What did this incredible fortune in coal and intermodal mean for railroads’ position in the overall landscape of transport competition? Rail carriers entered their crisis because the pro-truck lean of surface transport policy converged with productivity-oriented service strategies to lose carriers their high-margin, service-sensitive traffic at a time of rising costs. The mark of a true railroad recovery, then, would be railroads recapturing more high-value traffic — in other words, increasing their share of all intercity freight revenue. Since 1980, the opposite has happened. From 20 percent in 1980, rail carriers share of freight revenues fell below 10 percent in 2001, and has remained in that range ever since. Carriers’ profits and returns on investment have risen, but the inescapable reality of post-deregulation railroading is that its emphasis on the most productive types of traffic constrain its earning and transportational potential to the segments of the transport market wherein price trumps service.

Arbitration Antics: Warren, Porter, Press Regulator to Explain Yet Another Way Wells Fargo Found to Game the System

[Naked Capitalism 2-14-2022]

Sen. Elizabeth Warren and Rep Katie Porter press regulator for answers as to how Wells Fargo apparently gamed the arbitration system.

Climate and environmental crises

Microplastics increase the toxicity of organic pollutants in the environment by a factor of 10

[Tel-Aviv University, via Naked Capitalism 2-17-2022]

Information age dystopia

CIA collecting bulk data on Americans without oversight, senators say 

[Ars Technica, via Naked Capitalism 2-13-2022]

Matthew Guariglia and Andrew Crocker [Common Dreams, via Mike Norman Economics 2-15-2022]

Israel Is Dangerously Close to Legitimising the Use of Pegasus on Its Citizens 

[The Wire, via Naked Capitalism 2-13-2022]

“Which Vehicles Will Lose Safety Features After 3G Shutdown This Month?” 

[Newsweek, via Naked Capitalism Water Cooler 2-16-2022]

“As part of the ongoing rollout of 5G wireless technology in the U.S., cellular carriers will begin phasing out 3G services later this month to make room for the faster network. As a result, a number of vehicles will begin losing safety features designed around 3G technology. Some vehicles will lose access to these features by the end of February, while others will lose them over the course of 2022.” • Cars are named, but this doesn’t seem to be an exhaustive list.

“EE380 Talk”

[David Rosenthal, DSHR’s Blog, via Naked Capitalism Water Cooler 2-15-2022]

A brutal must-read. “Bitcoin is notorious for consuming as much electricity as the Netherlands, but there are around 10,000 other cryptocurrencies, most using similar infrastructure and thus also in aggregate consuming unsustainable amounts of electricity. Bitcoin alone generates as much e-waste as the Netherlands, cryptocurrencies suffer an epidemic of pump-and-dump schemes and wash trading, they enable a $5.2B/year ransomware industry, they have disrupted supply chains for GPUshard disks, SSDs and other chips, they have made it impossible for web services to offer free tiers, and they are responsible for a massive crime wave including fraudthefttax evasion, funding of rogue states such as North Koreadrug smuggling, and even as documented by Jameson Lopp’s list of physical attacks, armed robbery, kidnapping, torture and murder.”

Lambert Strether: “Worth reading in full, as Rosenthal explains how all the parts of the Bitcoin “ecosystem” perversely fit together. Oh, and: “Libertarianism’s attraction is based on ignoring externalities, and cryptocurrencies are no exception.”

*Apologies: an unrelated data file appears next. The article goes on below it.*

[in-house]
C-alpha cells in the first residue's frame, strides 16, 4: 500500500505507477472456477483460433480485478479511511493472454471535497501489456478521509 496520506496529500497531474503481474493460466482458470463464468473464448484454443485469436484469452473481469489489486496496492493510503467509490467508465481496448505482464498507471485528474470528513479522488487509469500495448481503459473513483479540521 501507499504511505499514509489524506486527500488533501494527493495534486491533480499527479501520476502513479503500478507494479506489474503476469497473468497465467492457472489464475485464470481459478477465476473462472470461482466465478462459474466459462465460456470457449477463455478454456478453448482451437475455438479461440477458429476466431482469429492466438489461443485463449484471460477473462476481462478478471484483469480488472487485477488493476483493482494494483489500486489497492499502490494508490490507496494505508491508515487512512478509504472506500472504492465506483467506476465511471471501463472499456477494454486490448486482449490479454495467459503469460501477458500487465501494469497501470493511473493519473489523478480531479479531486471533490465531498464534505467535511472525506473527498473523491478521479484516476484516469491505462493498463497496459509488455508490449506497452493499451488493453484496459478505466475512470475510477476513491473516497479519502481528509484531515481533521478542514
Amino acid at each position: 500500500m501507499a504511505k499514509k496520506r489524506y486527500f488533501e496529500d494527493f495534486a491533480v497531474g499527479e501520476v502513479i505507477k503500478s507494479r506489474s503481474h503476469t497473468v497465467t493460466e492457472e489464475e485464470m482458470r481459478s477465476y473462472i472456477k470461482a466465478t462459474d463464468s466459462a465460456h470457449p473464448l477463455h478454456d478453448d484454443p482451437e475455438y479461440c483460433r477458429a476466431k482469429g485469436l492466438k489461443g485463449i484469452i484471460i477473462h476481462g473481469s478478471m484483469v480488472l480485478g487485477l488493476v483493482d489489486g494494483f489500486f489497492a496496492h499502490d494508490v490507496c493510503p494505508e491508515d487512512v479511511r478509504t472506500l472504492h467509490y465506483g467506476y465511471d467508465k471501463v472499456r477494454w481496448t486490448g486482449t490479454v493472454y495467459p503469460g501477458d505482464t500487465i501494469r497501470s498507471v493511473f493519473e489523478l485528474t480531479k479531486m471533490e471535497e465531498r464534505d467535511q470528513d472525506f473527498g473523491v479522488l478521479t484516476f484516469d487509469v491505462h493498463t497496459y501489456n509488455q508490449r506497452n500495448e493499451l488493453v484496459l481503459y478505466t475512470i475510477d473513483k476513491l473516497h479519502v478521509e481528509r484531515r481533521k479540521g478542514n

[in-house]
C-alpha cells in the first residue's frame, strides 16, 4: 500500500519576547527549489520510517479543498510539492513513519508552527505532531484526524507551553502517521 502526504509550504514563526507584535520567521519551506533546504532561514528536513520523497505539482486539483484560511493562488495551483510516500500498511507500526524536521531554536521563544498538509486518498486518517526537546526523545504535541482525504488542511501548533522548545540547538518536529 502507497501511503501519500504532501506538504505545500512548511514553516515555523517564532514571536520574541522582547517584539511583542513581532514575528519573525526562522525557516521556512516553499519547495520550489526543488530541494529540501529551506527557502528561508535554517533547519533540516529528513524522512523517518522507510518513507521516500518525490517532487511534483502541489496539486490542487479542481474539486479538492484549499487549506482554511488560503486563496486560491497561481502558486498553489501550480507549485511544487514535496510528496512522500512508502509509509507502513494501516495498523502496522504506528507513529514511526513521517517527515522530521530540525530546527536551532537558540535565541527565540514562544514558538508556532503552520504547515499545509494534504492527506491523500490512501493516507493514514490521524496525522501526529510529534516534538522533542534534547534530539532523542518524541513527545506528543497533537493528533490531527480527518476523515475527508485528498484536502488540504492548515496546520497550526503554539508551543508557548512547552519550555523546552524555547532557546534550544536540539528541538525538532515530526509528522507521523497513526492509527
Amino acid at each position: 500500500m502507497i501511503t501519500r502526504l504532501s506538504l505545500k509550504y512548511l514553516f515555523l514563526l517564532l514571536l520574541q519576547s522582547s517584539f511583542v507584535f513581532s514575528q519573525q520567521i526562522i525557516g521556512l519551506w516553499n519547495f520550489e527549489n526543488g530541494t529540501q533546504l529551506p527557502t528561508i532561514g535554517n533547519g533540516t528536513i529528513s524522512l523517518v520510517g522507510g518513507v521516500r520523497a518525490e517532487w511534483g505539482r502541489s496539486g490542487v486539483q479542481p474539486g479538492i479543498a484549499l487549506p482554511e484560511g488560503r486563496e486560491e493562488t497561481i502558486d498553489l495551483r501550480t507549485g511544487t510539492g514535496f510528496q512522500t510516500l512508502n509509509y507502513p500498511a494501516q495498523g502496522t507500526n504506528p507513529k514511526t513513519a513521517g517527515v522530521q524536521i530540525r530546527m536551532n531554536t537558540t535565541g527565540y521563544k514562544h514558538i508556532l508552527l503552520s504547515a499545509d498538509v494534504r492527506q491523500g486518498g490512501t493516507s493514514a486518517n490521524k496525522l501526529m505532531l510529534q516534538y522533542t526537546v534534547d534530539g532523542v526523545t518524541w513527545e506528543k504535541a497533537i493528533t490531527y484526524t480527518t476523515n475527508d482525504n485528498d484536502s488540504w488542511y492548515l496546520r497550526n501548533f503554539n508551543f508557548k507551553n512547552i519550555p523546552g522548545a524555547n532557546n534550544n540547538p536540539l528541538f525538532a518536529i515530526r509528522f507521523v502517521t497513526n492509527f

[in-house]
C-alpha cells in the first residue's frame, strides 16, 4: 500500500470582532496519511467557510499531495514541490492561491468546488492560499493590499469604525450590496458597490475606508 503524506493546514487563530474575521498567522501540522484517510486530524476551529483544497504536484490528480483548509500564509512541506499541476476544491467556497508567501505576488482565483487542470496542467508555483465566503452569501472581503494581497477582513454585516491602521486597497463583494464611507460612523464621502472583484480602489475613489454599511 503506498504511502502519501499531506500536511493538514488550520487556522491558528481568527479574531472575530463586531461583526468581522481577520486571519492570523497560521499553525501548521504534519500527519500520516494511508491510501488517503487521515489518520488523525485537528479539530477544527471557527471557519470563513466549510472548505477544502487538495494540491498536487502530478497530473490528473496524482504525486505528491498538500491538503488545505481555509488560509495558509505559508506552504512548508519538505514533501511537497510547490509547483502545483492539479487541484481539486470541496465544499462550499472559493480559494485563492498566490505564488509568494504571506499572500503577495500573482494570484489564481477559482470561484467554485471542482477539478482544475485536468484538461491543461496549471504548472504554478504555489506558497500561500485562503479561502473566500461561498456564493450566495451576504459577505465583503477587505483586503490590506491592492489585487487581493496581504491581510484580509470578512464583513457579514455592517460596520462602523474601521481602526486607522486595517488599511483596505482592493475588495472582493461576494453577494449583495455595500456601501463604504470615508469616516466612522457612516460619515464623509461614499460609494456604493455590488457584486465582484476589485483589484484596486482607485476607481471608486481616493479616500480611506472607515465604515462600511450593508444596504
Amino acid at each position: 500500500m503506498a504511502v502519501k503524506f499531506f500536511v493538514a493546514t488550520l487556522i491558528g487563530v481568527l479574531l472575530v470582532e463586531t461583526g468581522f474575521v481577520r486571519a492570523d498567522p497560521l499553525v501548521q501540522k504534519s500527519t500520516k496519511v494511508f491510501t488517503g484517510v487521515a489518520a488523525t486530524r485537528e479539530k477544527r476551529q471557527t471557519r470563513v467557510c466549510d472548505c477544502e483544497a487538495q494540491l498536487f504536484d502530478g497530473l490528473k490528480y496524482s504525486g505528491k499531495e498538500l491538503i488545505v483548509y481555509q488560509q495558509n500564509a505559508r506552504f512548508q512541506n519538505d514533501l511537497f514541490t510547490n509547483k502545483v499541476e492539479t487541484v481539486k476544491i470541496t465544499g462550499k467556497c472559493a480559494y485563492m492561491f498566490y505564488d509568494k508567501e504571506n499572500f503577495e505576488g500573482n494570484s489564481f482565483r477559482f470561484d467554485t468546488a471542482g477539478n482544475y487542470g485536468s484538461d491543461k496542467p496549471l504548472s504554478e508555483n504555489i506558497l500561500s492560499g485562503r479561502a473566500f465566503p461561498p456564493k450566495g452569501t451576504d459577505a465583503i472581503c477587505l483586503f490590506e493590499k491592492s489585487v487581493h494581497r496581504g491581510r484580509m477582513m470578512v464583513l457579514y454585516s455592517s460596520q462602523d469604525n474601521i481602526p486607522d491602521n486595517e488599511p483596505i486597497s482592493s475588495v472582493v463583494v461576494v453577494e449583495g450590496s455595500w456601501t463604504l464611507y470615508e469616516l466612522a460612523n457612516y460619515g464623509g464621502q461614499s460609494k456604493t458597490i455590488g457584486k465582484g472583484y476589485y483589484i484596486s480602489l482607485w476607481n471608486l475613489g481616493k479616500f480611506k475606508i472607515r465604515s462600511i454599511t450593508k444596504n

The (Anti)Federalist Society Infestation of the Courts

Politicians in Robes 

Laurence Tribe [New York Review of Books, via Naked Capitalism 2-13-2022]

Lambert Strether:  “Larry minces no words in this takedown of Breyer’s claim that the Supreme Court is apolitical. Worth registering to leap the paywall to read this piece.”

Disrupting mainstream politics

“What AOC Learned From Trump”

[Politico, via Naked Capitalism Water Cooler 2-17-2022]

On AOC’s New Yorker profile: “What divides AOC and her allies from others in the party is above all a theory of power: How to gain it, how to use it, how to keep it. It is a difference grounded in a cultural mindset about how politics should look, sound and feel. It is a difference grounded much less in ideology than meets the eye…. The lesson many Democrats have learned from watching two previous Republican presidents — Donald Trump and George W. Bush, both of whom took office under disputed circumstances with a minority of the popular vote — is that political realities can be shaped by self-confident proclamation. Power can be seized by equally self-confident assertion. They did it on behalf of what the left saw as a benighted agenda that favored racists and the wealthy. No reason progressives can’t do it on behalf of an enlightened agenda — and awaken a robust majority that would be there if only people were presented sharp choices rather than blurry ones. Meanwhile, these same people see the last two Democratic presidents — Obama and Bill Clinton — squandering their opportunities and disappointing natural supporters through constant calibration and by pretending that it is still the 1970s, and that the political game as the establishment plays it is still somehow on the level. The Bush-Trump model is based on mobilization of natural allies. The Clinton-Obama model is based on a forlorn effort at persuasion of a dwindling group of people attracted by cautious, middle-of-the-road politics. That is why AOC in the New Yorker urged Biden to forget about congressional approval and simply cancel student loan debt by executive order…. As she evangelizes for one side of this argument, AOC is not just confronting moderate adversaries like fellow Democratic Rep. Josh Gottheimer (N.J.) She’s also confronting Obama. While she poormouths Biden’s win on public works infrastructure as small and disappointing, the former president lectured Democratic lawmakers the other day, according to Punchbowl News, to ‘take the wins you can get,’ and that ‘it doesn’t help to whine about the stuff you can’t change.’”